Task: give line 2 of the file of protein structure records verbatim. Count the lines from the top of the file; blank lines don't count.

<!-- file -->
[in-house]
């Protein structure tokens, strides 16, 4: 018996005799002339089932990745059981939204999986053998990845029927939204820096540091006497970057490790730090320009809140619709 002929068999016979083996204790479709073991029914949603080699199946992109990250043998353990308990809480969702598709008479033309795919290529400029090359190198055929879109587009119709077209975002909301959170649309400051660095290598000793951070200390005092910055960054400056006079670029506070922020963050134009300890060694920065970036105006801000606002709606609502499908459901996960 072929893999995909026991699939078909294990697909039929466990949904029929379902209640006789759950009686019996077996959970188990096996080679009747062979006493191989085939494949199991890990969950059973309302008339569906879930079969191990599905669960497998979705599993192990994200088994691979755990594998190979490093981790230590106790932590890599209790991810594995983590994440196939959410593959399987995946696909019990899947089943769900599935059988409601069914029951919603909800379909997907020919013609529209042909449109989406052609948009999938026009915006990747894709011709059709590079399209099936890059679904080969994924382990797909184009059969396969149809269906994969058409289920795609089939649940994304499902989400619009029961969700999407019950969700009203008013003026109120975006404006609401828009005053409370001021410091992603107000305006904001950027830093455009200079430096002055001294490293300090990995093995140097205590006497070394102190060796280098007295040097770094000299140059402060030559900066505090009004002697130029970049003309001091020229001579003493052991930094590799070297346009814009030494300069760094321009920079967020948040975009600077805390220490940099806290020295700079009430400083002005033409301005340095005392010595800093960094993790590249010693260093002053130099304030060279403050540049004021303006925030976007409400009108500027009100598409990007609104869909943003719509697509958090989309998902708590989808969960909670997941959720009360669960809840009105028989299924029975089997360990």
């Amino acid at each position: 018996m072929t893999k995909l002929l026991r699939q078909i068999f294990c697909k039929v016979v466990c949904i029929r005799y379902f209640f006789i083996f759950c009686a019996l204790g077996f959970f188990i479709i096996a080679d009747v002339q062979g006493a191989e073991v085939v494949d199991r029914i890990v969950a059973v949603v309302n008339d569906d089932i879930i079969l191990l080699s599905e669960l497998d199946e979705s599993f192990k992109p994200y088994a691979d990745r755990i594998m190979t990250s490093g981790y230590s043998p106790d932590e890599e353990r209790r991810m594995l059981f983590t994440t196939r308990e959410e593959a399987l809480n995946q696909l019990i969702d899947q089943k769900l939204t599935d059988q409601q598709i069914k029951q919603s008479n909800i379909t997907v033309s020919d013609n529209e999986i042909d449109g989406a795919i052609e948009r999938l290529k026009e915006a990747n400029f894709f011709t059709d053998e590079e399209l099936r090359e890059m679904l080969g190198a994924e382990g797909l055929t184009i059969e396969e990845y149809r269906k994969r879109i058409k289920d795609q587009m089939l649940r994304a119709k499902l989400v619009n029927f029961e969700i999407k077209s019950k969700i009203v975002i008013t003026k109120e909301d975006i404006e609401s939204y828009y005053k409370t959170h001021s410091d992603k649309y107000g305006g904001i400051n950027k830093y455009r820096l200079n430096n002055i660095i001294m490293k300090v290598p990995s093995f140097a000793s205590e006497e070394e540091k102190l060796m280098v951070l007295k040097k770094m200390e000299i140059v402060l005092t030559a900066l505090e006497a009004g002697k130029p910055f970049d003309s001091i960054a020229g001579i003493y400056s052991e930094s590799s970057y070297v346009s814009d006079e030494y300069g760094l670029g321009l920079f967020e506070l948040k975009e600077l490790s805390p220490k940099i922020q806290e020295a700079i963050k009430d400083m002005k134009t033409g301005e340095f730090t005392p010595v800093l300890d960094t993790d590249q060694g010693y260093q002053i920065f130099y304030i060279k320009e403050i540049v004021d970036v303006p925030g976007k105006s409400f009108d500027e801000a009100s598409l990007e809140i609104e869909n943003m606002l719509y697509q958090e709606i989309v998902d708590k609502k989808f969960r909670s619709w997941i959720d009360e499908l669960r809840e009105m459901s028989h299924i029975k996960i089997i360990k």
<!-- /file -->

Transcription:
């Protein structure tokens, strides 16, 4: 018996005799002339089932990745059981939204999986053998990845029927939204820096540091006497970057490790730090320009809140619709 002929068999016979083996204790479709073991029914949603080699199946992109990250043998353990308990809480969702598709008479033309795919290529400029090359190198055929879109587009119709077209975002909301959170649309400051660095290598000793951070200390005092910055960054400056006079670029506070922020963050134009300890060694920065970036105006801000606002709606609502499908459901996960 072929893999995909026991699939078909294990697909039929466990949904029929379902209640006789759950009686019996077996959970188990096996080679009747062979006493191989085939494949199991890990969950059973309302008339569906879930079969191990599905669960497998979705599993192990994200088994691979755990594998190979490093981790230590106790932590890599209790991810594995983590994440196939959410593959399987995946696909019990899947089943769900599935059988409601069914029951919603909800379909997907020919013609529209042909449109989406052609948009999938026009915006990747894709011709059709590079399209099936890059679904080969994924382990797909184009059969396969149809269906994969058409289920795609089939649940994304499902989400619009029961969700999407019950969700009203008013003026109120975006404006609401828009005053409370001021410091992603107000305006904001950027830093455009200079430096002055001294490293300090990995093995140097205590006497070394102190060796280098007295040097770094000299140059402060030559900066505090009004002697130029970049003309001091020229001579003493052991930094590799070297346009814009030494300069760094321009920079967020948040975009600077805390220490940099806290020295700079009430400083002005033409301005340095005392010595800093960094993790590249010693260093002053130099304030060279403050540049004021303006925030976007409400009108500027009100598409990007609104869909943003719509697509958090989309998902708590989808969960909670997941959720009360669960809840009105028989299924029975089997360990």